Hans Hellinger

    The problem isn’t with the science behind the modern engineering mind you, it’s that they tend to oversimplify the characteristics of pre-industrial artifacts and make a lot of assumptions about how thing like weapons work. Hence the myth of the ‘sharpened crowbar’ and the confident descriptions of medieval and early modern steel as inferior to modern even mild steel, which is ludicrous. It wasn’t until we had guys like Peter Johnsson taking a deep dive into how the blades were made that this (very confidently asserted) narrative began to unravel.

    Higher understanding and deeper reckoning


    I think all of the points I’ve seen you raise are valid and worth considering. I consider myself of the school of thought that all inputs are potential datapoints, and as such, they need to be contended with in a scientific manner.

    …When I look at Tod, I see an excellent craftsman as well as someone who is also a scientist/engineer. That doesn’t mean he’s right. I think it’s great you mentioned the NOVA special – Ric was my teacher for a week, and I contend that he is the most brilliant man I’ve ever met. Note that a degree does not make one a scientist. Ric earned his mastery through his art, which is something I would wager the vast majority of “real scientists” cannot lay claim to. Even still, that does not mean Ric will hold everything you, and perhaps I, hold as newfound truth as such. Ric was not at all sold on Peter Johnsson’s geometric theories. I respect his opinion, and I am absolutely certain that not all weapons were designed in that manner. However, I also contend that I think geometric design is truly an excellent tool, and I am fascinated by the concept of someone using geometry to perform complex calculations… without ever needing to resort to equations. If you recall the write-up on my swordsmithing class, you’ve probably read my assessment on the matter yourself.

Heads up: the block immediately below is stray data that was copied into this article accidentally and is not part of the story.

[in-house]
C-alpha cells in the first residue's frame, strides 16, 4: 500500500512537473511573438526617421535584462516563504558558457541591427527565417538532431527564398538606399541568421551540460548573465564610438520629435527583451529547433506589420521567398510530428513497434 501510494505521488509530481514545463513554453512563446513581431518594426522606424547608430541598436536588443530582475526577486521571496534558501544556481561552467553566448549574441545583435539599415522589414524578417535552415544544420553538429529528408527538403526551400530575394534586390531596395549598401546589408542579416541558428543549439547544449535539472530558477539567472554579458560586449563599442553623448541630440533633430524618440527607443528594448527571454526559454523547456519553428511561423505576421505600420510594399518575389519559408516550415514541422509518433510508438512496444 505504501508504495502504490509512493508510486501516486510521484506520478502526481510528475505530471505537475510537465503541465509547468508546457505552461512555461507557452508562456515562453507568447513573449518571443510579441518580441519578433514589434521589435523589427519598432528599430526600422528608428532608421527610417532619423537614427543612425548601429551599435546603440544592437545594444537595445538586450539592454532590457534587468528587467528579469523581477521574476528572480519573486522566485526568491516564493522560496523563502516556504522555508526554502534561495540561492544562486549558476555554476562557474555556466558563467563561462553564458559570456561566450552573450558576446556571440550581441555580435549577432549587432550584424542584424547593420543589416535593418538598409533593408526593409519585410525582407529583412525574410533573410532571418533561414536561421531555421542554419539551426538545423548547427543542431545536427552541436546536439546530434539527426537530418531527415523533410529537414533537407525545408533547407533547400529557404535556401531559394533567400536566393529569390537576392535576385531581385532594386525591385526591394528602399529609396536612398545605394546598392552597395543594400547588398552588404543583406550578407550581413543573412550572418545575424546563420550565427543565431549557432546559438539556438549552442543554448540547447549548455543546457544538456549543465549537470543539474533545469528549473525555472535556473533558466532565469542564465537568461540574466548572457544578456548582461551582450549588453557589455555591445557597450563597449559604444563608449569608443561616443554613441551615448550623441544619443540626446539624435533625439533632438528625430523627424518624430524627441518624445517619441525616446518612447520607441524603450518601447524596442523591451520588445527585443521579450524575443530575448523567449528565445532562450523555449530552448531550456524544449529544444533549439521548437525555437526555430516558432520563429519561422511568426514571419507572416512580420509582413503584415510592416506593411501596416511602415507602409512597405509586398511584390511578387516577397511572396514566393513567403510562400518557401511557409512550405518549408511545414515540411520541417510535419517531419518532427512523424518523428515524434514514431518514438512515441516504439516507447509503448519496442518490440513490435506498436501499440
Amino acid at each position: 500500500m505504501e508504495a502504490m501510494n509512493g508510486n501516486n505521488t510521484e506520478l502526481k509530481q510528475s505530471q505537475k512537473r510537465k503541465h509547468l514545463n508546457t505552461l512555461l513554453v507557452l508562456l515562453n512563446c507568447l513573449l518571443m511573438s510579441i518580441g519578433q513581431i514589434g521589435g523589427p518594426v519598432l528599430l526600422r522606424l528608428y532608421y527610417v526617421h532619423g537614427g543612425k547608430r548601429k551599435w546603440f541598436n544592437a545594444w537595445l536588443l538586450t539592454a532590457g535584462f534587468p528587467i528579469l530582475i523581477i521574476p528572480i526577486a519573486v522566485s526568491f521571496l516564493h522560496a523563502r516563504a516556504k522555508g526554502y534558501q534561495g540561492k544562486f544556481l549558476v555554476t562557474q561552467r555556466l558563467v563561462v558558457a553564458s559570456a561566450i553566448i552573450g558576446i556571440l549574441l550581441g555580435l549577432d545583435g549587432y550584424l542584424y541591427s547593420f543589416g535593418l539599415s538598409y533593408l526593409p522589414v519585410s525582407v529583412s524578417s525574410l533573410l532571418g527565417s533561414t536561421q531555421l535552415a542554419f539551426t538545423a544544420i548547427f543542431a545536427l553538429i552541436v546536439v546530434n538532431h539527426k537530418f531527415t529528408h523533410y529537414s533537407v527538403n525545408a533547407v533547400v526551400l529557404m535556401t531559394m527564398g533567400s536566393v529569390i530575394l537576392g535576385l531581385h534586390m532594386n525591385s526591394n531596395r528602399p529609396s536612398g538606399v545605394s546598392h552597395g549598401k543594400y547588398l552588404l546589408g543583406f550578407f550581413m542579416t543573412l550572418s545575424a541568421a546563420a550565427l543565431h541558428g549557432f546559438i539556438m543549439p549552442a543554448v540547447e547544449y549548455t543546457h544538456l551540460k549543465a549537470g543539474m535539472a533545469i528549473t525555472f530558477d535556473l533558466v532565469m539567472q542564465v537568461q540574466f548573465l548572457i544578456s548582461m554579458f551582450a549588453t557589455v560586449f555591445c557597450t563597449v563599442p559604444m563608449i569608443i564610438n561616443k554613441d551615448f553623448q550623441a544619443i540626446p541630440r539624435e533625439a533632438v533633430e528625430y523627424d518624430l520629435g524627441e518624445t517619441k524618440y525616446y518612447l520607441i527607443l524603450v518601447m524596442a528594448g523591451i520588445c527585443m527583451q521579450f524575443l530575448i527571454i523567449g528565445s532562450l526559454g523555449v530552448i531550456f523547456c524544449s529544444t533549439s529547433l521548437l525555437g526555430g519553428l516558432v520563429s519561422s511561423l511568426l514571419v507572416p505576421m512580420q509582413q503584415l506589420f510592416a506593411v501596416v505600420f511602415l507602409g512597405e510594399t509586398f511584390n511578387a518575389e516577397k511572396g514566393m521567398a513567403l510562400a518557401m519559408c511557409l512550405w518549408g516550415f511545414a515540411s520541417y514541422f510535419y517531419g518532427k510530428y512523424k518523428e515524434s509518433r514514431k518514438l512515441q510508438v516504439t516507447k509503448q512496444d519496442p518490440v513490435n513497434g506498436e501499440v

So, I would look at it this way: Tod is acting as an empirical scientist in this matter (and there is no shame in that). It’s a rough experiment, but enough to start forming opinions from. He uses what he knows how to make, and hopefully, he will be consistent enough with his testing to establish at least some relation between what he does and makes to form some type of rational conclusion. And, that conclusion is going to be limited to the parameters he and his equipment can adhere to. Thus, his conclusions will not be the final ones – you speak of science – one of the biggest problems we have today is that the layman and even other scientists take someone’s conclusions as fact. THAT is not science, that is religion. I have no problems with religion, either, but one should never confuse it with science.